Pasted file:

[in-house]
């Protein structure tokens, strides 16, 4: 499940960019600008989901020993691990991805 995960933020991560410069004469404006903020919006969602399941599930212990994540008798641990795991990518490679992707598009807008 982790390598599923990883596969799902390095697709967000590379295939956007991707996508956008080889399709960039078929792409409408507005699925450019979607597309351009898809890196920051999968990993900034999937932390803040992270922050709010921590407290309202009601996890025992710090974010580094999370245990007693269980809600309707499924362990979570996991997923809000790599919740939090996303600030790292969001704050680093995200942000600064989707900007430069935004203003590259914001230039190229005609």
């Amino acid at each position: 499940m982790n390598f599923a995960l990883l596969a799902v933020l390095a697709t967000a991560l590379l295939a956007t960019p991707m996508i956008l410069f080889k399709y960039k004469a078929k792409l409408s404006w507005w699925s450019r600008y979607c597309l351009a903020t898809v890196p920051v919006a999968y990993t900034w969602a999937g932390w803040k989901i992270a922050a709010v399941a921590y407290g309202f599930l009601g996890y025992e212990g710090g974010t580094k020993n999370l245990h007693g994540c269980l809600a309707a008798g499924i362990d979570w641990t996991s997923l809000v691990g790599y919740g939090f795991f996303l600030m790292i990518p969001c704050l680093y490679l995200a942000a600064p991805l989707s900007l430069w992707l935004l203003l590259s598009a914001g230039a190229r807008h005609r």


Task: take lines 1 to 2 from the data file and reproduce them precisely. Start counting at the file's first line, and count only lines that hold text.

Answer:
[in-house]
């Protein structure tokens, strides 16, 4: 499940960019600008989901020993691990991805 995960933020991560410069004469404006903020919006969602399941599930212990994540008798641990795991990518490679992707598009807008 982790390598599923990883596969799902390095697709967000590379295939956007991707996508956008080889399709960039078929792409409408507005699925450019979607597309351009898809890196920051999968990993900034999937932390803040992270922050709010921590407290309202009601996890025992710090974010580094999370245990007693269980809600309707499924362990979570996991997923809000790599919740939090996303600030790292969001704050680093995200942000600064989707900007430069935004203003590259914001230039190229005609």